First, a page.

EGYPT'S LOST QUEENS
A film for BBC2 produced by Lion Television in association with Medialab. Distributed by All 3 Media.
Throughout its history women held the title of Pharaoh no fewer than 18 times, also assuming numerous other roles of authority.
Now Professor Joann Fletcher puts influential Queens back at the heart of our understanding of Ancient Egypt, using a wealth of stories, buildings, documents and personal artefacts to tell their stories.
THE MOTHER Queen Hetepheres I (approx. 2600BC), was the first royal to be buried at the famous pyramid site at Giza. Its golden treasures include Hetepheres’ carrying chair inscribed ‘mother of the king who guides him, she whose every command is carried out’.
THE WARRIOR Pharaoh Hatshepsut (1508–1458 BC) became regent for her underage stepson around 1479 BC. As the ancient texts state “She governed the land, and the land was advised by her. Work was done for her, and Egypt bowed its head”. Her iconic Mortuary temple at Deir El Bahri also bears impressive evidence of foreign trade and campaigns.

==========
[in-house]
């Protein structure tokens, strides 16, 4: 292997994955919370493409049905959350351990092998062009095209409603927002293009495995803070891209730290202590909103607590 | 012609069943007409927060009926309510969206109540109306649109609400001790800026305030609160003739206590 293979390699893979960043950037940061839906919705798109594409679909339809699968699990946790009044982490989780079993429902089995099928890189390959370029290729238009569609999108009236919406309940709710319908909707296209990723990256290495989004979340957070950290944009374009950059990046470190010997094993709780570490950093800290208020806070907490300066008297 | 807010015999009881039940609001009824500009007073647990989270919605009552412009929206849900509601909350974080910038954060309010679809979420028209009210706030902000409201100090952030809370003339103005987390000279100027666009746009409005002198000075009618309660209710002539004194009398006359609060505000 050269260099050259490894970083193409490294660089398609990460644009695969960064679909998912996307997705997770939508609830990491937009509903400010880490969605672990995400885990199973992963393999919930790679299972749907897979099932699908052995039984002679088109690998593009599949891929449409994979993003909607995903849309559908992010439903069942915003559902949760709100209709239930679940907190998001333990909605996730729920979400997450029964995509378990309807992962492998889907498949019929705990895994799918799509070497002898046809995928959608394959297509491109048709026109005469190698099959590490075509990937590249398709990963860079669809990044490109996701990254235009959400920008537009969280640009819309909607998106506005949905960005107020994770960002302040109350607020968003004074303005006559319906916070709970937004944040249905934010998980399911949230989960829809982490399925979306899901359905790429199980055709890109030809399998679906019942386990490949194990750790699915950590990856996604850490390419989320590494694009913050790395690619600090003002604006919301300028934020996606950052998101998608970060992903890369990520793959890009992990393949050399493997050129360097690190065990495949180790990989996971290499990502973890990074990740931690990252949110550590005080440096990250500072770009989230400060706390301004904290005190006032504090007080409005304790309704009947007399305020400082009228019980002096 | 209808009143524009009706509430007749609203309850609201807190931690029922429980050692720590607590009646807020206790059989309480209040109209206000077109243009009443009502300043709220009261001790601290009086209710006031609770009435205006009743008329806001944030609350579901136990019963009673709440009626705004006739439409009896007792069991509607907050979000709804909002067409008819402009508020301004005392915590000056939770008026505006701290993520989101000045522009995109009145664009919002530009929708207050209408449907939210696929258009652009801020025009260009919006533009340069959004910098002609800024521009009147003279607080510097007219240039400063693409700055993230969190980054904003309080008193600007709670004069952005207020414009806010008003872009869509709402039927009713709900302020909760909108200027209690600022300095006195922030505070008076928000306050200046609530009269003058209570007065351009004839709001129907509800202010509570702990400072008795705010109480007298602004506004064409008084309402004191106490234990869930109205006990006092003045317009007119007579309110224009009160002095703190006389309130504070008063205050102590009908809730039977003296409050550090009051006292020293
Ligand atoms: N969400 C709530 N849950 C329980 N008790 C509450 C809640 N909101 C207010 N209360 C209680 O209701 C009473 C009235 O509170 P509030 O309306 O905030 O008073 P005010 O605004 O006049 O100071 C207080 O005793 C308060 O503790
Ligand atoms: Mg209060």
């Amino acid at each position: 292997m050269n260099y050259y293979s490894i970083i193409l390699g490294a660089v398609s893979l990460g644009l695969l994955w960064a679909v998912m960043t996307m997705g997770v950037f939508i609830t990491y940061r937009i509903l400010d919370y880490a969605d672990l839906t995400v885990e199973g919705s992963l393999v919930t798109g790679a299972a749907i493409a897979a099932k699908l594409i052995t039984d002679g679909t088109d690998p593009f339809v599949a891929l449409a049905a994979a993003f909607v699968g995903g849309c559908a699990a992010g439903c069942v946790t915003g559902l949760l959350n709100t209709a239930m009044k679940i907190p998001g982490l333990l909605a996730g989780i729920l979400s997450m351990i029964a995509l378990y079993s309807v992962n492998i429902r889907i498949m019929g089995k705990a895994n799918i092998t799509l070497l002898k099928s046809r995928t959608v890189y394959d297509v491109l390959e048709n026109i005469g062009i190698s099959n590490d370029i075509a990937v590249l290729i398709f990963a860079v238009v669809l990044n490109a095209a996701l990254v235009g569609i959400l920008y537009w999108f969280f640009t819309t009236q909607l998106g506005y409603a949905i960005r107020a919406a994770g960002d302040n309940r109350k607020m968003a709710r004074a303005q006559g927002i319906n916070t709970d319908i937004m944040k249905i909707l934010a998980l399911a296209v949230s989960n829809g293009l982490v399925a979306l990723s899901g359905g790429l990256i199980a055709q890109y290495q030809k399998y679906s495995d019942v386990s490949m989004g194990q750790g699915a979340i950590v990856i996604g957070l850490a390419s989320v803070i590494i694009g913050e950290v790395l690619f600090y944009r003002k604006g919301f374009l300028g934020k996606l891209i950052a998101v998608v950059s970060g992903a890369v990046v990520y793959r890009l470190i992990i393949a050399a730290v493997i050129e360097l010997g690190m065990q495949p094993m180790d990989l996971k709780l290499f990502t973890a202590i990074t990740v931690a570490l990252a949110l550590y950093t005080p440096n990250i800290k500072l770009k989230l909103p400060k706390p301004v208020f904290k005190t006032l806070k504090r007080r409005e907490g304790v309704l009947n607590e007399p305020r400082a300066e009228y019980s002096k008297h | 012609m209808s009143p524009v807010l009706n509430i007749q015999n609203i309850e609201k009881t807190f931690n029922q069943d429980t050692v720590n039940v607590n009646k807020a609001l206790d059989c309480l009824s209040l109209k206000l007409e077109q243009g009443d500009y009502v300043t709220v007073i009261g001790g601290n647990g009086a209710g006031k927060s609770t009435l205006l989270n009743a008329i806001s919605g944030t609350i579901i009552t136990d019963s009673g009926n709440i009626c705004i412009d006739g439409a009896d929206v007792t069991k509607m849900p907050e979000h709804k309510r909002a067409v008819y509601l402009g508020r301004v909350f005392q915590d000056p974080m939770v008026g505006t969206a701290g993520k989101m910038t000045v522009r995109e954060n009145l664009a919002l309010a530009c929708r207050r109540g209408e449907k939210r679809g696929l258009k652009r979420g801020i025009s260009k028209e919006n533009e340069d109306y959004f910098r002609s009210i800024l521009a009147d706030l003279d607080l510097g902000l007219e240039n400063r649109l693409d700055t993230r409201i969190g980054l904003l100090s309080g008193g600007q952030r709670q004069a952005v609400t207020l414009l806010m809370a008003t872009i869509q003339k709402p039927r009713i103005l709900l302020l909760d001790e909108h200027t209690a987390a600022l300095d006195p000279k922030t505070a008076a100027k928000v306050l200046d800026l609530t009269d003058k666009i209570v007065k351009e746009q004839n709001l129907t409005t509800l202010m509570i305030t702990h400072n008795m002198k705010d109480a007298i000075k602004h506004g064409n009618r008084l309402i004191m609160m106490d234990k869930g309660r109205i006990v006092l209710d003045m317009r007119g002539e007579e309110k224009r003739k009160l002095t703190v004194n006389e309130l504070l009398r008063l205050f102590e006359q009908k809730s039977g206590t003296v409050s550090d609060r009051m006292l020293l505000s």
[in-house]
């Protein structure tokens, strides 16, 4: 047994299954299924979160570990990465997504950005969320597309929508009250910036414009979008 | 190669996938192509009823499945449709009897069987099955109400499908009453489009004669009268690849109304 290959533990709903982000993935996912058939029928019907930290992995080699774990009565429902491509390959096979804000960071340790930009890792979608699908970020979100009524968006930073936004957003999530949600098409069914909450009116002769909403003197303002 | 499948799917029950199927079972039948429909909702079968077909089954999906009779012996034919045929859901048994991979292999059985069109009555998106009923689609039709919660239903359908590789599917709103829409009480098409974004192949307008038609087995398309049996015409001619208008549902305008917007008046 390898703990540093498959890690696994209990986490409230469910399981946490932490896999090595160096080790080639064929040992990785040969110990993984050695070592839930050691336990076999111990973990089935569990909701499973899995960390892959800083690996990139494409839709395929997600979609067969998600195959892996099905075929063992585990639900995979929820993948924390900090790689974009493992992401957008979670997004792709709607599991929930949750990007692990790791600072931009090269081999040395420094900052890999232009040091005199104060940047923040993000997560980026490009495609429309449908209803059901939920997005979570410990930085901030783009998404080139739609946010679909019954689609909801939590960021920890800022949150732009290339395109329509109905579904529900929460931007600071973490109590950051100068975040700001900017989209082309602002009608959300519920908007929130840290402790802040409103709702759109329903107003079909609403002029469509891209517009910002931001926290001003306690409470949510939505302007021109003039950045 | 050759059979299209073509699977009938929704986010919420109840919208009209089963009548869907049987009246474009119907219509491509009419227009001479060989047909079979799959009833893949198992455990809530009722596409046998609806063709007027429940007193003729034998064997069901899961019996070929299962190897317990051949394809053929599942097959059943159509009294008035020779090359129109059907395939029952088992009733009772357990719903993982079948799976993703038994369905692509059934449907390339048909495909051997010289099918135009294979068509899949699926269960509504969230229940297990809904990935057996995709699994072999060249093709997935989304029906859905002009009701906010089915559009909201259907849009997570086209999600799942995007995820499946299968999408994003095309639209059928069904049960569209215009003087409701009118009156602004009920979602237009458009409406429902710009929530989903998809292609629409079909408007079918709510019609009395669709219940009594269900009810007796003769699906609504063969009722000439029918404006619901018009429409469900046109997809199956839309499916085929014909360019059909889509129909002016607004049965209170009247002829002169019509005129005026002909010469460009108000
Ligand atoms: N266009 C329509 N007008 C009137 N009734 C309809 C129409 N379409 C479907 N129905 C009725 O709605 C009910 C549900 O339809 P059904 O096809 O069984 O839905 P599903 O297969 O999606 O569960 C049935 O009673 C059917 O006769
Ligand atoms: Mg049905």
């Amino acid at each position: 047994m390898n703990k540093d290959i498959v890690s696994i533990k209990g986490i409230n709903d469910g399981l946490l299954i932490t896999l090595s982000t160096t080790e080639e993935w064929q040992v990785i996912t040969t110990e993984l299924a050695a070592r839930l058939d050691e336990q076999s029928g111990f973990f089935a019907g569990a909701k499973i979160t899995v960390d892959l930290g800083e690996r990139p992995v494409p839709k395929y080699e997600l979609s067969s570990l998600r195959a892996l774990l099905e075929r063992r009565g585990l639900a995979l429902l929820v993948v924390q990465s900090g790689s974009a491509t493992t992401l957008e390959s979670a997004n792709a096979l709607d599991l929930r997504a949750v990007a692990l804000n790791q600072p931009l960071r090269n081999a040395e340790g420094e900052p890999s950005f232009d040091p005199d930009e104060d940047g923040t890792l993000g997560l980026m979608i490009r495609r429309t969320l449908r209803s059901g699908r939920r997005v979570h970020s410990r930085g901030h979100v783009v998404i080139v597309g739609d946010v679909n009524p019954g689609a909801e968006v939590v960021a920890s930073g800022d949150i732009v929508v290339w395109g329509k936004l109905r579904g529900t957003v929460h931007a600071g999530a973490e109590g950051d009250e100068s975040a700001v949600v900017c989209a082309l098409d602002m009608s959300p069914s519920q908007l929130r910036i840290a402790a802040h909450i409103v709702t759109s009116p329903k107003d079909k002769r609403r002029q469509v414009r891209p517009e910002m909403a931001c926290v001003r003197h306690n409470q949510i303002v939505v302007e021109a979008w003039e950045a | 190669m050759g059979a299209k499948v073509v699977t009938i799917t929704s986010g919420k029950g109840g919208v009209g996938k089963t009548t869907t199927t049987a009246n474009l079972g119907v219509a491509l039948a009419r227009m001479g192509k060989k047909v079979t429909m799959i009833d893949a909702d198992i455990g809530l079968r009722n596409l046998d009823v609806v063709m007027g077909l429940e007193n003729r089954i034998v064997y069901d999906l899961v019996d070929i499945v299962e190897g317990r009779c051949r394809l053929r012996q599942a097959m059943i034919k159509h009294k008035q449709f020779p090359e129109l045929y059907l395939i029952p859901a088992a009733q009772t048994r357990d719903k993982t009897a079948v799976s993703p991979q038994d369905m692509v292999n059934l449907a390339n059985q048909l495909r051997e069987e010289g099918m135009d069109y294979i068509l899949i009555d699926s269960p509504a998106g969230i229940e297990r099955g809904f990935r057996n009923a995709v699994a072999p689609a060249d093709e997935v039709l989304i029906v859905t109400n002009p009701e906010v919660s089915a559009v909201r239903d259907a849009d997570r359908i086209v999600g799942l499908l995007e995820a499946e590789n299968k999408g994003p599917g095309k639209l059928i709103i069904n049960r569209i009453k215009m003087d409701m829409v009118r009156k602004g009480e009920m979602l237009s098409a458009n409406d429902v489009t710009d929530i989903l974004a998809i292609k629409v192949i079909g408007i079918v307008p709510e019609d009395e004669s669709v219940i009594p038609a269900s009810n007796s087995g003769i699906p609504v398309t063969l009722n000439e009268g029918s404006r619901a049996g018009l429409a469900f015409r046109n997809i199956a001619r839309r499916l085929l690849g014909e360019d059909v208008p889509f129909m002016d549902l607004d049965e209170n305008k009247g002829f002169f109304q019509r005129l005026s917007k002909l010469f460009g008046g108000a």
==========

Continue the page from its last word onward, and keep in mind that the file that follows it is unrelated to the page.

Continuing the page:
THE CONSORT Queen Nefertari’s (died 1,199BC), famous temple at Abu Simbel was built in honour of her and the goddess Hathor. As the perfect royal wife she backed her husband Ramses II in everything, often sharing billing as a royal double act.
THE POLITICIAN Pharaoh Arsinoe II, (born 316BC) was the first Ptolemaic woman to rule jointly as Pharaoh with her brother. Arsinoe II was a diplomat and visionary whose shrewd movements proved a powerful precursor in a dynasty that led all the way to Kleopatra the Great.